Topotecan Seems to Be a Potent Anticancer Drug

February 1, 1996
Volume 10, Issue 2

The experimental anticancer drug topotecan shows continued promise as a potent anticancer drug, according to new research.

The experimental anticancer drug topotecan shows continued promiseas a potent anticancer drug, according to new research.

Scientists at Ohio State University's Comprehensive Cancer Centercompared topotecan to four related experimental anticancer drugs.They found that topotecan, usually considered the least potentof the five drugs in certain laboratory studies, was most potentunder conditions that closely resemble those found in the bloodstream.

The study tested the drugs on cancer cells in the presence andabsence of albumin.

Topotecan's Potency Linked to Presence of Albumin

"Previous studies have compared the effectiveness of thesedrugs in the absence of albumin," said Thomas Burke, assistantprofessor of pharmacy, "and topotecan always ended up atthe bottom of the list. But in the presence of albumin, that trendchanges, and topotecan becomes the most potent."

The results, which were published in the October 24, 1995, issueof Biochemistry, are important because the amount of albuminin the blood can vary with a person's state of health, said Burke.

"The albumin levels in cancer patients can drop to half theirnormal level. It's quite possible that reduced albumin levelsin a very sick patient could affect the activity of drugs thatinteract strongly with albumin."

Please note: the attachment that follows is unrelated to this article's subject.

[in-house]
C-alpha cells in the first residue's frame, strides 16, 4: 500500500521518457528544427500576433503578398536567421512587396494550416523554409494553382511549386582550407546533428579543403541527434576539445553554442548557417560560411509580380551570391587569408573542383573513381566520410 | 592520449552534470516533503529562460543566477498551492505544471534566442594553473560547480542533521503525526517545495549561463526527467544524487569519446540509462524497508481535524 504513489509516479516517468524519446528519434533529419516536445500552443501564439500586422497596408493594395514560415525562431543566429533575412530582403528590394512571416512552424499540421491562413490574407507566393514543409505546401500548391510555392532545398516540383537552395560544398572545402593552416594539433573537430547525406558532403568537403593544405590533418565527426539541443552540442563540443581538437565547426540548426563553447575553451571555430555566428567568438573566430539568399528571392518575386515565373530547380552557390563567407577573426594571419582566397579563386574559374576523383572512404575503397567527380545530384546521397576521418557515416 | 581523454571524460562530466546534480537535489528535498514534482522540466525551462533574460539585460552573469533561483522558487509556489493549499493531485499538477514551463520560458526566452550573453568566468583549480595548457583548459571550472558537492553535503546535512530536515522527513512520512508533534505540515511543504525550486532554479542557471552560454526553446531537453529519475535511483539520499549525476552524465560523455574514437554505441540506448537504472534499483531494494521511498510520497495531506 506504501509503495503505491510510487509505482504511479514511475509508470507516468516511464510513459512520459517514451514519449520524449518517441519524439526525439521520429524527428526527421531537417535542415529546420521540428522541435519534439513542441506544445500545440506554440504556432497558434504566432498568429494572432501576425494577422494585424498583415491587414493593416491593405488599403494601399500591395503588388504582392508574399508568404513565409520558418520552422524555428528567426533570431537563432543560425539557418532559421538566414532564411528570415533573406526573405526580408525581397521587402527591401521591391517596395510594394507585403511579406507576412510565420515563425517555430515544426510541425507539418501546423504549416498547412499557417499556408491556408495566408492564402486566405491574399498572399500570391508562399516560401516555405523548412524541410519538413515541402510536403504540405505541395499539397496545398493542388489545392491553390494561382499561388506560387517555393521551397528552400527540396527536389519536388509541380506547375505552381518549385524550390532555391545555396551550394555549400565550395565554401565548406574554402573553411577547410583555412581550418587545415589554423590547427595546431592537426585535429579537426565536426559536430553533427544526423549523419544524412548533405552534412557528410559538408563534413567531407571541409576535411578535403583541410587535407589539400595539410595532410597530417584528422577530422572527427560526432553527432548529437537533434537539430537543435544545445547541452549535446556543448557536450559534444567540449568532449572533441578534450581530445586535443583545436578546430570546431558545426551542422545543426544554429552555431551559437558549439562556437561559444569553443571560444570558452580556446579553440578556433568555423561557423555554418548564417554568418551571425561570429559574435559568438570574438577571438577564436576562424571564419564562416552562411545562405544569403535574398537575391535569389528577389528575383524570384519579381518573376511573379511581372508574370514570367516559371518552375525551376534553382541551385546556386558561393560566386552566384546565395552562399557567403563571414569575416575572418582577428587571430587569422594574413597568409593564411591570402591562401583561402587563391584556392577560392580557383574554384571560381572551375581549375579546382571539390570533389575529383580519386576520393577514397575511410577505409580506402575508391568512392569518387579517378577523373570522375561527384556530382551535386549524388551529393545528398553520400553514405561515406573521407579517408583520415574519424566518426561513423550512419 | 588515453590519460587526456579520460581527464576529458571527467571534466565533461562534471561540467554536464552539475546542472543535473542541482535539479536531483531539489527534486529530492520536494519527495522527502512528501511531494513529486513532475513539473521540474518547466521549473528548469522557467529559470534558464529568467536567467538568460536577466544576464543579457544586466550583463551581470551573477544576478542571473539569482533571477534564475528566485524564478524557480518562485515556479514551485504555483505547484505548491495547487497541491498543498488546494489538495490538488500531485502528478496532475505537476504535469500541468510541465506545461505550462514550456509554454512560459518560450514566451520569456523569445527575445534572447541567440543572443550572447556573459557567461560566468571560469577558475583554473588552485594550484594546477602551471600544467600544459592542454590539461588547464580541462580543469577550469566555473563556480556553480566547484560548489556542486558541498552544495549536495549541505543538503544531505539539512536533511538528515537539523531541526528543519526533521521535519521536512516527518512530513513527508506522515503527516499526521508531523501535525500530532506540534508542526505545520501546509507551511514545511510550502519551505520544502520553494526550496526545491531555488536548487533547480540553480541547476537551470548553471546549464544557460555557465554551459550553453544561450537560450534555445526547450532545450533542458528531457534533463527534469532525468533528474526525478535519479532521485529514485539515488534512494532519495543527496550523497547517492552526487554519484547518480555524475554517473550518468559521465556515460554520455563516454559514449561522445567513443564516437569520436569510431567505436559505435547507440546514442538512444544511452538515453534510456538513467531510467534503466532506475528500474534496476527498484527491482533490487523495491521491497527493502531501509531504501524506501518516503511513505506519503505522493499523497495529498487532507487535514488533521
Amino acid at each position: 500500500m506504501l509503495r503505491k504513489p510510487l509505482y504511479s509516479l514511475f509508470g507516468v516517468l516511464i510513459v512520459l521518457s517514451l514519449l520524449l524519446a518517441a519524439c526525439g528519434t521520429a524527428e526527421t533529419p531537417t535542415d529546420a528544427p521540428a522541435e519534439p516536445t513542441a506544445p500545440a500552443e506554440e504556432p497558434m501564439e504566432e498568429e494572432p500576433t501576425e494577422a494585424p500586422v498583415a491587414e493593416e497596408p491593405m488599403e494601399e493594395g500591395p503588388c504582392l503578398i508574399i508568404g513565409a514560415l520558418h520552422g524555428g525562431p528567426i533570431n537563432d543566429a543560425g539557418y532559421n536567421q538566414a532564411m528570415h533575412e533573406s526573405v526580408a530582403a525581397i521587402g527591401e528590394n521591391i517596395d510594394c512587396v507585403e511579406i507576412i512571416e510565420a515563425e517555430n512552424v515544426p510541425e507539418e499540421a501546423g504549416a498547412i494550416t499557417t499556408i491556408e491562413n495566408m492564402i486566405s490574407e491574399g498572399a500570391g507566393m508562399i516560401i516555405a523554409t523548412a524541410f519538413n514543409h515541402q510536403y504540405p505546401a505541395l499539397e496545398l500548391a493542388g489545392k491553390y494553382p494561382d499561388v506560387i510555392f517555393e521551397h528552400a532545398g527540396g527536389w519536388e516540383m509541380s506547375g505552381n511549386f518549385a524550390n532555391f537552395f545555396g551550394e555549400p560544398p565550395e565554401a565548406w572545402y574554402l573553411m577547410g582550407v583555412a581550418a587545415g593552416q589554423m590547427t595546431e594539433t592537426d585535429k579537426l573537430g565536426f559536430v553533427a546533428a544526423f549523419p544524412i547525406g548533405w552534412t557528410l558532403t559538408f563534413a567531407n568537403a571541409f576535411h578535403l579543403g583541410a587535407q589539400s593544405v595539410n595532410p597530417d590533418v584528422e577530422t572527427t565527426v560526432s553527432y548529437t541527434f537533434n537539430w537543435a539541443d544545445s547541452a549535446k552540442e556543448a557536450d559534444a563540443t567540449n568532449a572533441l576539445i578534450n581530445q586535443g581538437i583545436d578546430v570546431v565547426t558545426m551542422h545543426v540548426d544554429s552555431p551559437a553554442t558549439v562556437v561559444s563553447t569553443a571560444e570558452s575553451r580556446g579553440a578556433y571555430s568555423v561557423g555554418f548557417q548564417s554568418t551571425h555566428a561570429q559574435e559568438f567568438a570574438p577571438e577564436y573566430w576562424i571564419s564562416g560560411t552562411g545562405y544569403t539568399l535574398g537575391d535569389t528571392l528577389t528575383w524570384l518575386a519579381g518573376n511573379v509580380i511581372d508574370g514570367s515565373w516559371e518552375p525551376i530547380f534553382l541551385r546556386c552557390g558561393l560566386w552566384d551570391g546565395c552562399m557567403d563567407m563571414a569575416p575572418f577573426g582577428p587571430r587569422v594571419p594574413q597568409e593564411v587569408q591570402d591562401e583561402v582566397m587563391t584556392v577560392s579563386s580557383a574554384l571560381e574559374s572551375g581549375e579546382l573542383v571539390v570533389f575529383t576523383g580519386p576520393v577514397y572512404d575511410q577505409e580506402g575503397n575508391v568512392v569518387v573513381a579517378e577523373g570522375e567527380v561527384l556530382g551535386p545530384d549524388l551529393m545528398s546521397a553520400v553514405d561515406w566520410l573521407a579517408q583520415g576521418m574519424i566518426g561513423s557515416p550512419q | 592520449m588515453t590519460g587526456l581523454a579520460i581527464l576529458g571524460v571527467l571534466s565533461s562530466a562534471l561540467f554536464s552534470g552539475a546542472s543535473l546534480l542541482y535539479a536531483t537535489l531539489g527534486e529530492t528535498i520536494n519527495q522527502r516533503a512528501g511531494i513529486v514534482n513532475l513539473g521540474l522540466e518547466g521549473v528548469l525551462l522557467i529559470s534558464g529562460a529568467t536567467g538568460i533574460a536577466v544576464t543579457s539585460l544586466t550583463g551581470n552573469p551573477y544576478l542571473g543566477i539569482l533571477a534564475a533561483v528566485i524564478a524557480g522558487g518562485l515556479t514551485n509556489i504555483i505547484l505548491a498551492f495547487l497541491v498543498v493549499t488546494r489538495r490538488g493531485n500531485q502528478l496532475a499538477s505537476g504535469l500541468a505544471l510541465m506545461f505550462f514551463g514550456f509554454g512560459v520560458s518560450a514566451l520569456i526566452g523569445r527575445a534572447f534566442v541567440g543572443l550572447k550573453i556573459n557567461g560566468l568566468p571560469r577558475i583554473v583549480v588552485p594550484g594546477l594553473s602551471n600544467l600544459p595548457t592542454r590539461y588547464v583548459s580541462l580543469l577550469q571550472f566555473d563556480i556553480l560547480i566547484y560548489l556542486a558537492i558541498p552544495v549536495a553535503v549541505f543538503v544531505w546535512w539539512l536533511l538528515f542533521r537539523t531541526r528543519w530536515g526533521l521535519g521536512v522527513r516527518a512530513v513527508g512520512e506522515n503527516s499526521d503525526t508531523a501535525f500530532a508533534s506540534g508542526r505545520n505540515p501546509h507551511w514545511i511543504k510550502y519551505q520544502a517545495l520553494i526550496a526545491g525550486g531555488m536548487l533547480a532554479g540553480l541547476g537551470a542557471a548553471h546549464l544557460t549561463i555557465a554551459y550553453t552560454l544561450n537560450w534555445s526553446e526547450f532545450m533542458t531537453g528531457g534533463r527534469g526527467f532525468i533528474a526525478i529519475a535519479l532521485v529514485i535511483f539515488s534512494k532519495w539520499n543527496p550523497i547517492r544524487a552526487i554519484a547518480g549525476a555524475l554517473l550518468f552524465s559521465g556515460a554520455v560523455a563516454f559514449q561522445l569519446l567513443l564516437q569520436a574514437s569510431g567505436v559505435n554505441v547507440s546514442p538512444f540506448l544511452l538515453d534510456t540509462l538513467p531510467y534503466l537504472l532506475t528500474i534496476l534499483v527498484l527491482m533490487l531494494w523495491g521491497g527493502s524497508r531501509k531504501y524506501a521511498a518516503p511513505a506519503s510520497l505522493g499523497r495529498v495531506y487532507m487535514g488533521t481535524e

"A physician might expect these albumin-interactive drugsto be more active in patients with low albumin levels, and mightwant to consider this when determining dosage."

Differences in serum albumin levels might also be responsiblefor producing variations in the outcome of treatment among patientsreceiving albumin-interactive drugs.

"Now that we are aware of these drug-albumin interactions,the next step is to make correlations about how patients farewhen given these medications during clinical trials," saidBurke.

It's also important to learn what happens to the drugs that interactstrongly with albumin. These drugs attach tightly to the proteinand may be carried to another area of the body where a differentpH level could cause them to be released.

This could leave a high concentration of the drug in some healthyorgan of the body and possibly cause damage there.

Important questions like these have to be answered using informationgathered from clinical trials; animal experiments can't answerthem because these drugs interact differently with the albuminsfound in animals.

Potency of Drugs Tested Varies Greatly in Presence of Albumin

Among the drugs tested, camptothecin was least potent in the presenceof human serum albumin. The presence of albumin reduced the drug'seffectiveness 2,600 times compared to its ability to kill cancercells in the absence of albumin. The presence of albumin alsoreduced the potency of 9-aminocamptothecin (9-AC) by 220-fold,SN-38 by 27-fold, and CPT-11 by 2.5-fold.

Because topotecan interacts little with human serum albumin, itspotency remained unchanged in the presence of albumin.

The drugs 9-AC, CPT-11, SN-38, and topotecan are all semisyntheticvariations of camptothecin. The camptothecins are the only drugsknown to block topoisomerase I, an enzyme that helps DNA unwindso it can replicate. The camptothecins block the enzyme, whichhalts cell division and causes cell death and destruction of thetumor.

Topoisomerase I is also an important target because the enzymesometimes exits at slightly higher levels in cancer cells thanin healthy cells. This presents the hope that drugs that blockthe enzyme might selectively kill cancer cells while leaving healthycells relatively unharmed.

"We will soon be able to use the new information we're gainingabout these drugs to refine and potentially improve their effectivenessand reduce their side effects," said Burke.